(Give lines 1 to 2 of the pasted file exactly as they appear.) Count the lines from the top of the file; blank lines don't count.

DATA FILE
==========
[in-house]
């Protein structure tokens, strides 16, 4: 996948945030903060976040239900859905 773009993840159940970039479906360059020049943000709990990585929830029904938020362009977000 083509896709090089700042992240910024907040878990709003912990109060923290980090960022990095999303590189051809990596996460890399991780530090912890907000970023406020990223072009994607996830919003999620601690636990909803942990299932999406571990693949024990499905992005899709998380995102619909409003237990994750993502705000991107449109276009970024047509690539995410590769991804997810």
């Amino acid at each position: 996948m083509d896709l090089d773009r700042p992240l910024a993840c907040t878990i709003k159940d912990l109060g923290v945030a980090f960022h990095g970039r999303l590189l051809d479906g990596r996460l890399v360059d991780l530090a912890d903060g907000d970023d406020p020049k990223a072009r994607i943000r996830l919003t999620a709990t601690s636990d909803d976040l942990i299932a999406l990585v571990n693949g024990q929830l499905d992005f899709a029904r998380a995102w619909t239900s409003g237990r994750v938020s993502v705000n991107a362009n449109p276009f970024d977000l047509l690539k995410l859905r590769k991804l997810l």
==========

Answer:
[in-house]
């Protein structure tokens, strides 16, 4: 996948945030903060976040239900859905 773009993840159940970039479906360059020049943000709990990585929830029904938020362009977000 083509896709090089700042992240910024907040878990709003912990109060923290980090960022990095999303590189051809990596996460890399991780530090912890907000970023406020990223072009994607996830919003999620601690636990909803942990299932999406571990693949024990499905992005899709998380995102619909409003237990994750993502705000991107449109276009970024047509690539995410590769991804997810």